Photograph by Annie Leibovitz.
Eto'o and a couple of other stars pose for vanity fair (we forgive them for not putting our national pride on the cover) in their flag undies. As you can see, our national flag keeps Eto'o's royal oats quite secured but we could not stop wondering if Sulley Muntari was giggling at Eto'o's pose. Hmmm?? We wonder if both of them made sure the position of the star was well centered on those royal oats too. Kaka is just too cool for the undies thing. Oh well, they all look great, check the article below for the except from the magazine.
In 38 days, it begins. The World Cup captivates more people around the globe than any other event, sporting or otherwise. Every four years, in pubs and corporate boardrooms, thatched huts and flophouses, fans of “the Beautiful Game” gather around televisions and transistor radios—and now, for the deep of pocket, iPhones and 3-D flat screens—to cheer for their heroes. They watch and listen by the billions, holding their breath at every corner kick, falling to their knees or leaping for joy at every goal scored. That this year’s tournament is in South Africa, where apartheid was the law of the land until 1994, only adds to the heightened sense of celebration—this is about a whole lot more than just soccer.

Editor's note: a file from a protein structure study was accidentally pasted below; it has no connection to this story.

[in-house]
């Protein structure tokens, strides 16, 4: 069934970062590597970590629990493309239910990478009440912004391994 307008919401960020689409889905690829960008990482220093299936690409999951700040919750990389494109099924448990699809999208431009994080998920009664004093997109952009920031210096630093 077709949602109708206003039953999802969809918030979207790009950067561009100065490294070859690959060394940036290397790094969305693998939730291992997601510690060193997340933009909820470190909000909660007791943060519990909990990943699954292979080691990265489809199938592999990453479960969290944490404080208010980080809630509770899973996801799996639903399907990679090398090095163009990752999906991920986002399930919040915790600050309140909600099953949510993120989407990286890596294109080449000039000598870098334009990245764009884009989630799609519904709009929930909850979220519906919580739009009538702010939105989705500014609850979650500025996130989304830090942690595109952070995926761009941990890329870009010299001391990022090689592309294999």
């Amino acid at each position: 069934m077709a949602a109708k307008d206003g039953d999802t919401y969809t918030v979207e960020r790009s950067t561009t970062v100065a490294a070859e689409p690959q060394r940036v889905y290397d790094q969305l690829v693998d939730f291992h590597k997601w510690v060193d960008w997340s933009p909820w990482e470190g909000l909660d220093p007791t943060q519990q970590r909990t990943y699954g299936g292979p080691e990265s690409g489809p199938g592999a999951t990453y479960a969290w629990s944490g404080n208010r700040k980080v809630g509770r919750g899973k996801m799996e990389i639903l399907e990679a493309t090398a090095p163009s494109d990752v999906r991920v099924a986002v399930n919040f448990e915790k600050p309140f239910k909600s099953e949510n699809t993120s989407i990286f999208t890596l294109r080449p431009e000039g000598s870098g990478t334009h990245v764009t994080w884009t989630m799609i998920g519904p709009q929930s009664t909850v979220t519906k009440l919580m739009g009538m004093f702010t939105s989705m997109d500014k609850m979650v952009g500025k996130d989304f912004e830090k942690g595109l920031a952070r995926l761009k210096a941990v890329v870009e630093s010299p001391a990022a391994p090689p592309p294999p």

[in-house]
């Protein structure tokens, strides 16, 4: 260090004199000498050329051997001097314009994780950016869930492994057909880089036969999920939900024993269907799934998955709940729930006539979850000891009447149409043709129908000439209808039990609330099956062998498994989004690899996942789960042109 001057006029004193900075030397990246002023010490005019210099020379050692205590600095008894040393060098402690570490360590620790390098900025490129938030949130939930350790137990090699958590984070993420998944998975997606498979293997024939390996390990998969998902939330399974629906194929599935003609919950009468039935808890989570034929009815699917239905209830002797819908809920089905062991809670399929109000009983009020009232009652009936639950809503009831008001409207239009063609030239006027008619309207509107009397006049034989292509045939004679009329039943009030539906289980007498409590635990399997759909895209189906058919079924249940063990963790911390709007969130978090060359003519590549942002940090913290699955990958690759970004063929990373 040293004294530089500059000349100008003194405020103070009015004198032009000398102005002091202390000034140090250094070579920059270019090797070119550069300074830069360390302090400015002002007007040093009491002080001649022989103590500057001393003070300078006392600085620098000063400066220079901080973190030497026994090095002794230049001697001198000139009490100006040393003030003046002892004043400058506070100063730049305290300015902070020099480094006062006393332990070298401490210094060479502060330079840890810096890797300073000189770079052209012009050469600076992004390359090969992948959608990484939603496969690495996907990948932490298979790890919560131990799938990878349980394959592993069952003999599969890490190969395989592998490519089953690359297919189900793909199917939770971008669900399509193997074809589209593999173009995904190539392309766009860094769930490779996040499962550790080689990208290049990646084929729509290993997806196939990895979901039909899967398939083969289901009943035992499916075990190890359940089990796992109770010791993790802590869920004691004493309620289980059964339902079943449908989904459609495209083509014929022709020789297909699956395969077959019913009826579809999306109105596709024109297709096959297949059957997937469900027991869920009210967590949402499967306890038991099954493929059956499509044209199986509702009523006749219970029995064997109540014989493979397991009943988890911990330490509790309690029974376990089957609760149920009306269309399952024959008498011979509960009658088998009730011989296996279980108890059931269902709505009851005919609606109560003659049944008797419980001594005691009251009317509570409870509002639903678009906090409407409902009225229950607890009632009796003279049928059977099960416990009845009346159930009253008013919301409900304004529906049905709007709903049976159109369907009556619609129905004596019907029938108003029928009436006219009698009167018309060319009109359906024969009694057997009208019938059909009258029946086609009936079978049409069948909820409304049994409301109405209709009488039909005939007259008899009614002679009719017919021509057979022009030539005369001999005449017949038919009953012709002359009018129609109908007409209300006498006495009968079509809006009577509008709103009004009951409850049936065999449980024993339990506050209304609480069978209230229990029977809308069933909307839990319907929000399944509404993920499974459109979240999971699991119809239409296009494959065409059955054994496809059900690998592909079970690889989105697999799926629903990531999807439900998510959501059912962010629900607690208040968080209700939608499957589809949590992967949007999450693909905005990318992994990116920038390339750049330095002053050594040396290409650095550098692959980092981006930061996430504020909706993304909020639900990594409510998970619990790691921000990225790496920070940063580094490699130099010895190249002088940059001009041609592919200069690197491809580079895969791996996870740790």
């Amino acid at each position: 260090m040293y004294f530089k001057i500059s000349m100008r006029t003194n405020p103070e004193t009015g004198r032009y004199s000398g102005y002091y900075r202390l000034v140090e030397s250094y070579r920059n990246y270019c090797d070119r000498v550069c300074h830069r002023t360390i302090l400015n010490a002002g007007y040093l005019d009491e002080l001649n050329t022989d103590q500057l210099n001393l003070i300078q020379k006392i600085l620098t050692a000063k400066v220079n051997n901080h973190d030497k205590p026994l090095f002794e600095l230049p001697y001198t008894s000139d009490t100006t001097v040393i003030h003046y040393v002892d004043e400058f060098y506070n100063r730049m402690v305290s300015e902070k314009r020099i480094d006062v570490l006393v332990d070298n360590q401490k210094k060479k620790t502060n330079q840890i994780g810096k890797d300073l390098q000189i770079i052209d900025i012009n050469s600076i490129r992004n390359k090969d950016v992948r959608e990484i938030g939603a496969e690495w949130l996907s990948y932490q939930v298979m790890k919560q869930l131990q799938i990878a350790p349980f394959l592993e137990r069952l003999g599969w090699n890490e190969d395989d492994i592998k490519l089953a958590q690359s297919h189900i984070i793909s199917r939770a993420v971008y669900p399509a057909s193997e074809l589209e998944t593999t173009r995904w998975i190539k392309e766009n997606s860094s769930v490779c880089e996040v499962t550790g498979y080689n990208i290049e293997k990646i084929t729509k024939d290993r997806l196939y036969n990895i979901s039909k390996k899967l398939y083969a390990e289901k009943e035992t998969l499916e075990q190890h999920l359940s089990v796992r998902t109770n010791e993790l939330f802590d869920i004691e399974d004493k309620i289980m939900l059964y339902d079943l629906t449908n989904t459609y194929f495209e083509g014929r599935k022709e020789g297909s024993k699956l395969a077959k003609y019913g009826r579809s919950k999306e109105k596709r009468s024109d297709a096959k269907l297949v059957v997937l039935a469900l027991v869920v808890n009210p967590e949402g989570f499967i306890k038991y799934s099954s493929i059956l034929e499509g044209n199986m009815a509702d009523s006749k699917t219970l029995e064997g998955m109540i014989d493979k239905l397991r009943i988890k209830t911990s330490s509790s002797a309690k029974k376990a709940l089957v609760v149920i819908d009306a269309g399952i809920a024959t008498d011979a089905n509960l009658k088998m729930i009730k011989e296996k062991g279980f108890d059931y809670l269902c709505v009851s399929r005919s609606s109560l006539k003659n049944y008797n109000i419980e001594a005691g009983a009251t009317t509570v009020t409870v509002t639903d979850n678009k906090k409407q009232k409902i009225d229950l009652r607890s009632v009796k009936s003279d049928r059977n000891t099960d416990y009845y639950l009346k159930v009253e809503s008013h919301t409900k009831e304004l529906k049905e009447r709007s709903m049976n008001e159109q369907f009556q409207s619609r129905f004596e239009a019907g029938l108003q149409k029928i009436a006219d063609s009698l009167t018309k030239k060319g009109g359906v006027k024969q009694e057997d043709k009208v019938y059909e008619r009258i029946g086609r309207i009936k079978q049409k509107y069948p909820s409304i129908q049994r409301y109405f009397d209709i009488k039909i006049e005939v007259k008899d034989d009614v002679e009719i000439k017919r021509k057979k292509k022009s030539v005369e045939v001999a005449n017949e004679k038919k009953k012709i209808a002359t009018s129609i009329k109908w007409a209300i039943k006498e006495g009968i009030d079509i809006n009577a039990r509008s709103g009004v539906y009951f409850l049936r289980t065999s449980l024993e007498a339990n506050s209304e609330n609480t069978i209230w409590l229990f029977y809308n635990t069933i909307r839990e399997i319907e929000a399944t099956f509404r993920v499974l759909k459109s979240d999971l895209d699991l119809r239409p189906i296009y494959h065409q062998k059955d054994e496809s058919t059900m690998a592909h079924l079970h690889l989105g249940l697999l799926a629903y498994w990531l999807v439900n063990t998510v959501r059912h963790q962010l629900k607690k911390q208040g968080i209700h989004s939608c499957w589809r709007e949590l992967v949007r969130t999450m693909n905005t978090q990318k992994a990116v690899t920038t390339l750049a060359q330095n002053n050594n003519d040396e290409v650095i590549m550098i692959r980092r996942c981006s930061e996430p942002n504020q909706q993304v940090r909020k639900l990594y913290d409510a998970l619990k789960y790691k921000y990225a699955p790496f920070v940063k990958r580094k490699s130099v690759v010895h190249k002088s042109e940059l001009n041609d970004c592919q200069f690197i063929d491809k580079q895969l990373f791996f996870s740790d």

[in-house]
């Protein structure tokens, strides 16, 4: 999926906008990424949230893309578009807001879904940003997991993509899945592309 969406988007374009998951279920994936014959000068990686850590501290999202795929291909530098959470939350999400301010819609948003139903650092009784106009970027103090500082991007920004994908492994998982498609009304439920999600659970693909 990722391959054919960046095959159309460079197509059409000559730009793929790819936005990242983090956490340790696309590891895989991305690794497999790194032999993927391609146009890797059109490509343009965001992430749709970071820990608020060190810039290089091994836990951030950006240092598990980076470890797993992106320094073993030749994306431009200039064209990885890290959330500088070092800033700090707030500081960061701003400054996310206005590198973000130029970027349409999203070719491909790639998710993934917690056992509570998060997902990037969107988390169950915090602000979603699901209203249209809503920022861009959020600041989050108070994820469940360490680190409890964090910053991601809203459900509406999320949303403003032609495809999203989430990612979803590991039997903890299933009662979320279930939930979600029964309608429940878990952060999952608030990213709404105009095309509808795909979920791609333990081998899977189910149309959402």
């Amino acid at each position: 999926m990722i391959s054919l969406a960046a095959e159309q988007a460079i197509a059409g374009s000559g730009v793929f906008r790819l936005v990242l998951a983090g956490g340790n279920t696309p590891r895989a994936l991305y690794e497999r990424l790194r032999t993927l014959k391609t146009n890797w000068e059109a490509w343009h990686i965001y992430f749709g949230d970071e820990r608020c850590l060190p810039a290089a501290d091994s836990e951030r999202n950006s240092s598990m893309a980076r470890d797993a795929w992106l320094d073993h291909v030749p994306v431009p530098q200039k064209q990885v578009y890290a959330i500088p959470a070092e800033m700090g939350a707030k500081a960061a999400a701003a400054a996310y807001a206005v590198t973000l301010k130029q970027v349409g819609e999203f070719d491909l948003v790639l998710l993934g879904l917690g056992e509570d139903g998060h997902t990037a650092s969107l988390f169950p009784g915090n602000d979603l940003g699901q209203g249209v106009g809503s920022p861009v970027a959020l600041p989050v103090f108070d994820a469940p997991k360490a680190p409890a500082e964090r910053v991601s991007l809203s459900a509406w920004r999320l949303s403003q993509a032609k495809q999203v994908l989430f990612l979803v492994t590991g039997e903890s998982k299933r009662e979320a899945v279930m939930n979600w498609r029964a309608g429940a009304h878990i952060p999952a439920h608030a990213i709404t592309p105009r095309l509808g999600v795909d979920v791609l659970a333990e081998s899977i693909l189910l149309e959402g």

For the June issue of Vanity Fair, Annie Leibovitz set out to capture some of the sport’s biggest stars, including Portugal’s Cristiano Ronaldo, Ivory Coast’s Didier Drogba, Cameroon’s Samuel Eto’o, Ghana’s Sulley Muntari, the U.S.A.’s Landon Donovan, Brazil’s Kaká and Pato, Italy’s Gianluigi Buffon, Serbia’s Dejan Stankovic, England’s Carlton Cole, and Germany’s Michael Ballack. . Leibovitz’s portraits are, well, revealing. And underwear has never looked so patriotic. In America, these men might not enjoy the same name recognition as the stars of the N.F.L.—that game that we call football—but for most of the planet, they are more than just showstoppers. They are gods.
A. A. Gill, in his accompanying June-issue essay, captures just how important football (don’t you dare call it “soccer,” he warns) and the World Cup are to the 6.8 billion of us who live on Planet Earth. “Football took to the world pitch at about the same time as the modern independent nation-state,” Gill writes. “After a flag, a national anthem, and a press release decrying Yankee imperialism, the next thing newly minted nations do is build a stadium and come up with a national grudge match.”
Grudges old and new will be settled (or worsened) beginning on June 11, as South Africa opens the World Cup in Soweto against Mexico. Must-see games abound from there on, with England vs. U.S.A. (June 12) and most any matchup from the so-called Group of Death—Ivory Coast vs. Portugal (June 15), Brazil vs. Ivory Coast (June 20), Portugal vs. Brazil (June 25)—topping the list from the opening round.
You don’t have to be a footie fan to enjoy the tournament. (How many of you follow swimming when it’s not the Olympics and Michael Phelps?) To keep up with all the news and festivities, check in every day with our
soccer football blog, Fair Play, which will be filing from South Africa . And as you’re watching and reading, remember the closing quote to Gill’s essay, from the great Scottish player and coach Bill Shankly: “Some people believe football is a matter of life and death. I can assure you it is much, much more important than that.”